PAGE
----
Hello. Thank you so much for sitting down to chat with us today.
So, tell us a little bit about you. How did you get into writing?
My older sister, Piper, originally inspired me to write. When we were kids, she would invent elaborate imaginary worlds for our toys (and ourselves) to explore. She created maps, languages, and adventures for us—many of which made their way into my earliest stories. As I’ve gotten older, my influences have broadened to include contemporary authors and my interest in social justice. No matter the genre, my writing remains deeply tied to the landscape where I grew up: in the woods of and meadows of Western Massachusetts.
Without giving away too much detail, tell us a little bit about the story that you have in the Folk Horror anthology, coming out in 2023 with Eerie River? Where did you get the inspiration from?
“Spines” is inspired in part by the folkloric image of the Baba Yaga, and in part by the place of midwives in medieval society. It was important to me to have an older woman as my main character, and really dig into what life was like for her, and everything she sacrificed to help her community. And it was just as important to me to explore what happens when she decides she’s finished with putting others first.
Notebooks or laptop?
I use notebooks for drafting, particularly to sketch out ideas or write poems. The process of copying from handwritten to typed is a critical part of editing for me. I feel rhythm when I write by hand that I lose if I type first. At the same time, the act of transcribing helps me to cut repetition and superfluous detail, streamlining the piece.
What books did you read as a child that inspired you to become an Author?
My favourite novels as a child were Anne McCaffrey’s Pern books, Brian Jacques’ Redwall books, and all things Tolkien. Today, I love poetical and hybrid works that cross genre, including books by Anna Maria Hong, Theodora Goss, Carmen Maria Machado, and Sienna Tristen.
When did you first realize you loved horror and wanted to write it?
I fell into horror by accident. That is, I never liked to read or watch horror—but I somehow found myself writing it! While I will consume darker media, I prefer the eerie and creepy to grotesque, slasher-type stories. Growing up, I loved The Twilight Zone and Alfred Hitchcock Presents. Today, I think my favorite horror genre is horror poetry, which can drop you into darkness in just a handful of words.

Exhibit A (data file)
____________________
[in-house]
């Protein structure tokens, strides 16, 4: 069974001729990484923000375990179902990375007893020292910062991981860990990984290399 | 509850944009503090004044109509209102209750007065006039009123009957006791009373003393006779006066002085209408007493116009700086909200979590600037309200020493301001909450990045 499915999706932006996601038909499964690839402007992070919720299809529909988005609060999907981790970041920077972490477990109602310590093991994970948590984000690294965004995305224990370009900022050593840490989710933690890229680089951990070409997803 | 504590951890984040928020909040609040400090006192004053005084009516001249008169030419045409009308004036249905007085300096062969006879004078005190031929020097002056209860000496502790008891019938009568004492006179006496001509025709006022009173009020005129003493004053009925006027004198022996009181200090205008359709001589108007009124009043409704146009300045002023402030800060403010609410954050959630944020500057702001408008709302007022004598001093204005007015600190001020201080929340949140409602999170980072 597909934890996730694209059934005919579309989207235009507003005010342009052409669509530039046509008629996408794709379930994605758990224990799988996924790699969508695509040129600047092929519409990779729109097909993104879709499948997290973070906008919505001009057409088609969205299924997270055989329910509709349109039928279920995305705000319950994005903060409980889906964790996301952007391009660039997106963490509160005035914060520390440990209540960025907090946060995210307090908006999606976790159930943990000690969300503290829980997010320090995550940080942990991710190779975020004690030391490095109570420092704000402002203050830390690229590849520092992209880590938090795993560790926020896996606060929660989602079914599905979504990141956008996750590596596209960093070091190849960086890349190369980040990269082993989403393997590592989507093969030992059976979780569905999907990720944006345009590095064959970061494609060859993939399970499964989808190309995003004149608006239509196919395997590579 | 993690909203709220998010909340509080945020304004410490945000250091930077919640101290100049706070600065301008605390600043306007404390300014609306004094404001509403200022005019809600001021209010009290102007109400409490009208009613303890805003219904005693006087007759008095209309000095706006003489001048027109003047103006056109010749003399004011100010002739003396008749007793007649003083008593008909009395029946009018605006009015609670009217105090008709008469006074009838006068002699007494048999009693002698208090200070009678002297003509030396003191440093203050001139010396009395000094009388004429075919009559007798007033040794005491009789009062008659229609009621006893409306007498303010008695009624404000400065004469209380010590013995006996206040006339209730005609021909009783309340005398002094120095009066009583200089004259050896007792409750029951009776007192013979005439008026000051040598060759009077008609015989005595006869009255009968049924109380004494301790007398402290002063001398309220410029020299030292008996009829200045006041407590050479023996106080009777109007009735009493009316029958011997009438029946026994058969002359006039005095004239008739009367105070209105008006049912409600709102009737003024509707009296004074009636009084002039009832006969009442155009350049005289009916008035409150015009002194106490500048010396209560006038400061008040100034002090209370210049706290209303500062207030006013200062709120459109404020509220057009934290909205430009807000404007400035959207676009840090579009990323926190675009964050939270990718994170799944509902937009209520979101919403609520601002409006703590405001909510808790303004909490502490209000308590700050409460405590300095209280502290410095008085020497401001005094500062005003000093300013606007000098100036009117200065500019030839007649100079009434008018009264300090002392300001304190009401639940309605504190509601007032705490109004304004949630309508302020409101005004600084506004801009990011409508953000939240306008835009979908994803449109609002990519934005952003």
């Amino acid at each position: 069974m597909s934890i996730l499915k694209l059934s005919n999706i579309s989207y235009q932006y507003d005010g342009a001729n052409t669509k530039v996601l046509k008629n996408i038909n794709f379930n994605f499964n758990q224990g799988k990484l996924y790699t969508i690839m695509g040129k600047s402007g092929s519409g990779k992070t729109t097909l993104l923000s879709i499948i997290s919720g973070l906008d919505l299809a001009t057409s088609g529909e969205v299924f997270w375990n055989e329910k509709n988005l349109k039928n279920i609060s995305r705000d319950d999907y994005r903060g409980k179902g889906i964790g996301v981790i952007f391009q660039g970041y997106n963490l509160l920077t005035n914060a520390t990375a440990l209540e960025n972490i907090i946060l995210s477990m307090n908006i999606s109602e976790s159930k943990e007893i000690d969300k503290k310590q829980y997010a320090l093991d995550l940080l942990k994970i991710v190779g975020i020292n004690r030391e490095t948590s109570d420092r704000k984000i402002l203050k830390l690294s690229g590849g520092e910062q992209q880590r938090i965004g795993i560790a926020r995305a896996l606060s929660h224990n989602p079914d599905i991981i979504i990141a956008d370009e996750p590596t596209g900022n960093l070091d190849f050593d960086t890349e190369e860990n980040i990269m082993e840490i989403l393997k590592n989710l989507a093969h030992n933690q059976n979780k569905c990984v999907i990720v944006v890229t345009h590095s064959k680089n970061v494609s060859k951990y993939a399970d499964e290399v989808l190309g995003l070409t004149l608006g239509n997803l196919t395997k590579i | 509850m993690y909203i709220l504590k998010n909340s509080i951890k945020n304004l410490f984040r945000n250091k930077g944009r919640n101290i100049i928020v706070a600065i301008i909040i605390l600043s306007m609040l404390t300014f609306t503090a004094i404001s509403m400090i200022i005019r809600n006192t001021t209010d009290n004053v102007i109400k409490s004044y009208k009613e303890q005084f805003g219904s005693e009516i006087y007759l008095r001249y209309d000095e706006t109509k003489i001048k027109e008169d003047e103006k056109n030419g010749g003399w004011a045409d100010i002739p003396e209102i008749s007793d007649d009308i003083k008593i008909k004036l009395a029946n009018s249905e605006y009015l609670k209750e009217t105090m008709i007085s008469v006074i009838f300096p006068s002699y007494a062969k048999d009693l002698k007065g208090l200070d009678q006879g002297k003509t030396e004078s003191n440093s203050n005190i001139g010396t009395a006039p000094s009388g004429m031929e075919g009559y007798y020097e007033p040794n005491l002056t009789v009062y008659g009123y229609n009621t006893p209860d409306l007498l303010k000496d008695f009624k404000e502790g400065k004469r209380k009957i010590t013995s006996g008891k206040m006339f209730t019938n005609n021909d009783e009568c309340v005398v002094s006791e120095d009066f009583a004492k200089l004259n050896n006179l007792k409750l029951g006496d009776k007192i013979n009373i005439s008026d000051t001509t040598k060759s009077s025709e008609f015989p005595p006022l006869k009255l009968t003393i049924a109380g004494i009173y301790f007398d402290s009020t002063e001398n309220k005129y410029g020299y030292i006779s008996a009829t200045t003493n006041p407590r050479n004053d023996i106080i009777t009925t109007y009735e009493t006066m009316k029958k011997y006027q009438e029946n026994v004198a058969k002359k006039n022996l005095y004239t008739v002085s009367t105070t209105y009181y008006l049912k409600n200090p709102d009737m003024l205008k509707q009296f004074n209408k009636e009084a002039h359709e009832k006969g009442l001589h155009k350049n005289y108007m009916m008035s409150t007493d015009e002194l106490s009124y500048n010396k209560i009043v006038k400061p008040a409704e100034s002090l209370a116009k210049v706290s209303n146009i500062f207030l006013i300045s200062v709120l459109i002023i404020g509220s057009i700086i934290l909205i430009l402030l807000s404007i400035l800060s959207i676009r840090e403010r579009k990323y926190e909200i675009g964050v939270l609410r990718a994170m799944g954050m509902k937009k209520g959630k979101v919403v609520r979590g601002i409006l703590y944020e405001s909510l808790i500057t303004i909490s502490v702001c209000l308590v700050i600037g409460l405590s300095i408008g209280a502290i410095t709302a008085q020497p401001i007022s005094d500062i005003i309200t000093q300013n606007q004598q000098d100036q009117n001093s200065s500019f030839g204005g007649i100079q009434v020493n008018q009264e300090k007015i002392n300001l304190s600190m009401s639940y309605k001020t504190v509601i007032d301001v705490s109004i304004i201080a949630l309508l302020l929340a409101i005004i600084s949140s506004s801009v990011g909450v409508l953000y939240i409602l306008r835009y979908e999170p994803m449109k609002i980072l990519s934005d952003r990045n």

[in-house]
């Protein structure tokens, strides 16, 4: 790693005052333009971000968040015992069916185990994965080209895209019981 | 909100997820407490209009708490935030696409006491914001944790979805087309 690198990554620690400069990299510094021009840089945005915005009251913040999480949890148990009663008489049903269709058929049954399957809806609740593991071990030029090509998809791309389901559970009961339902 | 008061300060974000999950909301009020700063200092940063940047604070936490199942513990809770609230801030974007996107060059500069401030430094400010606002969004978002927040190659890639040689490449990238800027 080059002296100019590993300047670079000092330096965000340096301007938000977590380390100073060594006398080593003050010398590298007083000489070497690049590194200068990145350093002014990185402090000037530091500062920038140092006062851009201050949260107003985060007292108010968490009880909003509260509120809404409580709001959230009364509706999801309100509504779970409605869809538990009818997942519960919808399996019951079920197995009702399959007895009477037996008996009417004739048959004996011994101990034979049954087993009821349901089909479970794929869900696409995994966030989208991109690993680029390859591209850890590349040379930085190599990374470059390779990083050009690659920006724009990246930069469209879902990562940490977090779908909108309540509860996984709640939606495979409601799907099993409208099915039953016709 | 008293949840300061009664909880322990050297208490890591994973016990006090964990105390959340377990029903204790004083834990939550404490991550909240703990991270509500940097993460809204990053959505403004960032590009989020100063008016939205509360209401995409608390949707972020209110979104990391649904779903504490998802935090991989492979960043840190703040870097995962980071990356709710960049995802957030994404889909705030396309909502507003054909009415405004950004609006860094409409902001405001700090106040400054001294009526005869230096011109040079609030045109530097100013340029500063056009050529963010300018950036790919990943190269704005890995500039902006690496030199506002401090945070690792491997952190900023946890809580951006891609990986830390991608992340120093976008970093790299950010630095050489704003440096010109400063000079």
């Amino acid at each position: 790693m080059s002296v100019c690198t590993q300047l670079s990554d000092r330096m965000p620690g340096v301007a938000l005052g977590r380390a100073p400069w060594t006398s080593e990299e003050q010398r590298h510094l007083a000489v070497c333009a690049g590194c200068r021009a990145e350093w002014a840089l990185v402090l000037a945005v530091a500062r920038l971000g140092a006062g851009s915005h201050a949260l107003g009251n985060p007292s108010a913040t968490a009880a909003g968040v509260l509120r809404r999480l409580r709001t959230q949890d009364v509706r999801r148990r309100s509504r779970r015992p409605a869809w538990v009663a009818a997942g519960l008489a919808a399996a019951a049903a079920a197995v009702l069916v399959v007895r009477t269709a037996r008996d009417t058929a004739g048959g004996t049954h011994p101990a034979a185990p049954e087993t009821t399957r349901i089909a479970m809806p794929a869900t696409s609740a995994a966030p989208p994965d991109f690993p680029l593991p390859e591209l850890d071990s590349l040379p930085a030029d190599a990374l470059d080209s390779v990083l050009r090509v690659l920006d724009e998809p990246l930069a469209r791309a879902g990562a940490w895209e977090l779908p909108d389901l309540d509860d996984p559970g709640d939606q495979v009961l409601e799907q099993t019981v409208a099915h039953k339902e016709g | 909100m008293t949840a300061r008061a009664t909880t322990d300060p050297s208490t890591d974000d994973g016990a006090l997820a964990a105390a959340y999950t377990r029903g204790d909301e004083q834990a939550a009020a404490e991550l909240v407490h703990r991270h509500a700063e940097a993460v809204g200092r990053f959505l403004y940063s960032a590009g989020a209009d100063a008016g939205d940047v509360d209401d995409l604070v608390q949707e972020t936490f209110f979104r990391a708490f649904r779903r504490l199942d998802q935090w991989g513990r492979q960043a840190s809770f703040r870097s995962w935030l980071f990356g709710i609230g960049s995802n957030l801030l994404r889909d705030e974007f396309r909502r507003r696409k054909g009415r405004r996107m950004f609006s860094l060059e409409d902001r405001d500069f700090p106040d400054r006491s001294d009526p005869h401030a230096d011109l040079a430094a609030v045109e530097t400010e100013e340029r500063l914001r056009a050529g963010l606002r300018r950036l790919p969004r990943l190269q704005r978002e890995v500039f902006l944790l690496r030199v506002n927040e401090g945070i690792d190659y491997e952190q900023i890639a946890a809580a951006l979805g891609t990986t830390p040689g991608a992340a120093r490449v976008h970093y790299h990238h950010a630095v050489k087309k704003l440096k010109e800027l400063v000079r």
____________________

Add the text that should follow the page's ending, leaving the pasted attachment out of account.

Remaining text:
If you could be any tree, what tree would you be and why?
At my family home, there’s a sycamore that is my tree. I picked it out as a child and we planted it in the yard. I feel very connected to sycamores—to their peeling bark and broad leaves—and I wouldn’t be dismayed to find myself reborn as one. I would, however, avoid Magda’s trees.
Any advice for people who are considering becoming an author?
We say it all the time, but: don’t give up. Most everyone knows writing takes persistence, but a lot of people don’t realize just how much. Stories get rejected 10, 20, 30 times before finding a home. Publishers blossom and die. Magazines wither. But just as one market crumbles, another is born. Keep going--your words will find their audience. If that audience is just you, it doesn’t make them any less important.
It’s almost cliche that authors live on black coffee and hard liquor. What are you drinking right now?
Right now? I’m drinking a cup of mulled cider, sitting on the stool in front of the pellet stove because my cat has claimed the armchair. Outside it is raining, cold and dreary. I love it.
Marisca Pichette knows trees hold secrets. More of her work appears in Vastarien, Strange Horizons, Flash Fiction Online, PseudoPod, and PodCastle, among others. Her speculative poetry collection, Rivers in Your Skin, Sirens in Your Hair, is forthcoming from Android Press in April 2023. Find her on Twitter as @MariscaPichette and Instagram as @marisca_write.